Druse cross border with apples

Trucks of apples to be shipped to Syria through Kuneitra over the next 6 weeks.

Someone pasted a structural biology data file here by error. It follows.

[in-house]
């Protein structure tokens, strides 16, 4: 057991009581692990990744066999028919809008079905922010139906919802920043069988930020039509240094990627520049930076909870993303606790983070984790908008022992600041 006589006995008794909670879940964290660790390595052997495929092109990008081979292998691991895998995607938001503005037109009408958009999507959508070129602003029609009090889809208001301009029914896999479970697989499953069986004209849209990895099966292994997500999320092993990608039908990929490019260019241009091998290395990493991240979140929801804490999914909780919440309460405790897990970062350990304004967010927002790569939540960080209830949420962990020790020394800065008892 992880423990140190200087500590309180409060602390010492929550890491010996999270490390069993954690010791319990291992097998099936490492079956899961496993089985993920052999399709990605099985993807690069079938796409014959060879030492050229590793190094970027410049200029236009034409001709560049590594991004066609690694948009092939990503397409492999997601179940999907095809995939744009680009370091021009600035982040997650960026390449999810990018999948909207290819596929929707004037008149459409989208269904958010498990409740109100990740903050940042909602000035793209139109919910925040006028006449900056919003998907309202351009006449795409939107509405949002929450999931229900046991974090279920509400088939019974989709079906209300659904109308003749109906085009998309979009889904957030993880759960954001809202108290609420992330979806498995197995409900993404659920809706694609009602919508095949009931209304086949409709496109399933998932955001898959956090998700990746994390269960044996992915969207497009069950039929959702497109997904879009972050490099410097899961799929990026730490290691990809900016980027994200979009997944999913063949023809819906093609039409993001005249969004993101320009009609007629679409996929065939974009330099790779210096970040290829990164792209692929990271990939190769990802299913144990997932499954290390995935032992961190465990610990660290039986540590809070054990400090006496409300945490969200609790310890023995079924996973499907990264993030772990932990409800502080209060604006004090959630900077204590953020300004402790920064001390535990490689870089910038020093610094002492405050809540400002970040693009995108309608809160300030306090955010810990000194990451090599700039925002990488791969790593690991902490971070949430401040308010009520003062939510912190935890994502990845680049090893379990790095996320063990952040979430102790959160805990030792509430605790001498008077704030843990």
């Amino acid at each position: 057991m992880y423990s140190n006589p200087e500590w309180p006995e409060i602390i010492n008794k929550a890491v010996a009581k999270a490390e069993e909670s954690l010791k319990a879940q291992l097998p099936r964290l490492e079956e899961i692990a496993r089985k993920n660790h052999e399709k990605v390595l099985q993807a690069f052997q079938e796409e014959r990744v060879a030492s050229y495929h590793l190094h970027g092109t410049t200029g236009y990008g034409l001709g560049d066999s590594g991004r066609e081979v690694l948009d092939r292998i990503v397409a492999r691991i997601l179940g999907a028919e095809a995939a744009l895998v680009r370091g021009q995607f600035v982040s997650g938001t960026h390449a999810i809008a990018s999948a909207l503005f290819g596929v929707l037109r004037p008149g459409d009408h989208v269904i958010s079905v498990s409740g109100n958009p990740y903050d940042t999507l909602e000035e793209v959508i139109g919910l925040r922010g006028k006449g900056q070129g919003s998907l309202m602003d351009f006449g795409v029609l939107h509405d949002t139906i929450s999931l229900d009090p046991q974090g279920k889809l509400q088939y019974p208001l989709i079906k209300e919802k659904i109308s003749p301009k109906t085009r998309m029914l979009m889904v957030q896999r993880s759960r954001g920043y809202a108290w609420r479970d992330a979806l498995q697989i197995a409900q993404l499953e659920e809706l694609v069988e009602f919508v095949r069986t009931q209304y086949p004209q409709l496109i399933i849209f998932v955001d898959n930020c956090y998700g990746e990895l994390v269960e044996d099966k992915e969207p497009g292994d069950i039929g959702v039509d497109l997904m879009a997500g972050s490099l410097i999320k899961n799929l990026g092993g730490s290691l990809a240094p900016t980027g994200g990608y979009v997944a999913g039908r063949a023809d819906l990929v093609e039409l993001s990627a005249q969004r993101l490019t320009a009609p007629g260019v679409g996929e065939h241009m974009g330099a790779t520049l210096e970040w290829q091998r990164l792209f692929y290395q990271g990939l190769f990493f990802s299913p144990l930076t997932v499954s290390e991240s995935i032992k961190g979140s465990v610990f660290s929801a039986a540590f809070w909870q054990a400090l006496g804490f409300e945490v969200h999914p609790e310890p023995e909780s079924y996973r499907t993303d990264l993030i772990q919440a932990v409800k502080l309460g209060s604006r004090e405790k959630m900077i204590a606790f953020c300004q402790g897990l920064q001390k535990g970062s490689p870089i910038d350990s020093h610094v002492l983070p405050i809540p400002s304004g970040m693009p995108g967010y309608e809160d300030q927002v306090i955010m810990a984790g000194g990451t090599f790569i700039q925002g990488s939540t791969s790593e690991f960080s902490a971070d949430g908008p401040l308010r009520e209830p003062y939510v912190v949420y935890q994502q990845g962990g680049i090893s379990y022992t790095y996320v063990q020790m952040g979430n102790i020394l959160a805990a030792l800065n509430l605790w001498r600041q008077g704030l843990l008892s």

For almost 40 years, Baniyeh Safady has been separated from her family just kilometers away in Syria. On Sunday the 47-year-old resident of the Druse village of Mas'ada on the Golan Heights connected with her family and their country through the help of the apples she packs at a local refrigerated fruit storage warehouse. Peace Cold Storage and six other such centers belonging to Druse villages on the Golan sent 17 trucks of apples to the Kuneitra border crossing with Syria Sunday and will continue to do so every day for the next six weeks. From there, the International Committee of the Red Cross takes the apples one kilometer across the border to Syrian trucks waiting on the other side. "I'm very happy our apples are going to Syria," said Safady, in Syrian-accented Arabic, as she quickly and neatly packed the shiny red fruit into unmarked white boxes. "They are going to our family, to our loved ones, to our homeland. We can't go, but our apples can." Syria, Lebanon and Iran are countries that Israel considers "enemies," making it illegal to travel to or do business with them. Hence, the transfer of 5,000 tons of apples from the Israeli-annexed Golan Heights to Syria marks an unusual collaboration of the Israeli and Syrian governments for the second year in a row. "It's a dream," said Samer Safadi, the manager of Peace Cold Storage, in perfect Hebrew. "Last year was the first year, and we didn't believe it would happen till it actually did." The reason is simple: It's a win-win-win situation for the Israeli apple farmers, the Druse apple farmers and the Syrians. Israel has too many apples and not enough buyers, said Oded Ratner, the director of apples for the Plants Production and Marketing Board. "The Israeli apple market is flooded and prices have dropped greatly." Making things more difficult is that Israel has no one to export its apples to, said Ratner. Egypt and Jordan do not import the fruit for "political reasons," he said, and it's not cost-efficient to sell them to Europe. "Syria is our only market now," said Ratner, who added that the board was subsidizing the price of the fruit to encourage its export to Syria. "This sale helps the whole group." The idea was set in motion when a delegation of religious Druse leaders from the Golan visited Syria and asked Syrian authorities to buy their apples. The Syrians agreed, and Yigal Hen, Northern District manager of the Ministry of Agriculture, arranged within a few months for all the permissions from the Foreign, Defense, Agriculture and Finance ministries. "This is good for the Jews and good for us," said Safadi. Unemployment is high among the Druse on the Golan Heights. Although many young people have university educations, they have few job opportunities in the area. Druse are prohibited from traveling to Syria, with the exception of religious leaders and university students, who must return after their studies. "The situation here is very difficult, especially since the price of apples has dropped," said Maysoon Abed al-Wali, an unemployed woman from Mas'ada, whose family has two dunams of apple orchards. "Most of the families here live off agriculture, so we're happy we can sell the fruit at a better price to Syria." It's also good for Syria. The country grows some 450,000 tons of apples a year compared to Israel's 120,000. But unlike Israel, Syria can export to the Arab and Muslim world. Moreover, the Syrian fruit freezers can only keep the apples fresh for four to five months, while the long-term fruit freezers jointly owned by the seven Druse villages on the Heights can hold fruit for one year. So Druse apple growers kept their apples in the freezers since September, and only began sending them now that the Syrian produce has been finished. The locally grown apples will likely reach farther destinations than Syria, and Israel hopes that will lead to future business. "The Gulf states will probably get the apples, and we hope that if those countries like our fruit it will open new channels for us to export," said Ratner. Syria was equally excited about the new imports, and Syrian national television aired a news item about it, interviewing Syrian officials. "We will hope that all the logistic problems we had last year will be avoided this year," said the director of the government-run Administration for Agricultural Storage and Cold Storage in Syria. But for Syrians and Druse, the apples are not just business; it is a much deeper connection. "The apples and the people and the land is Syrian and will return to Syria," Ismail Mari, a Syrian MP, told Syrian National Television. Readers of the Syrian Web site www.syriannews.com wrote in to the site about their happiness to be helping their fellow Syrians. "It's a bond between us and our people [in Syria]," said Fidaa Batheesh, 30, her white hair covering carefully wrapped around her head as she packed the apples with gloved hands. "Now we are talking through our apples."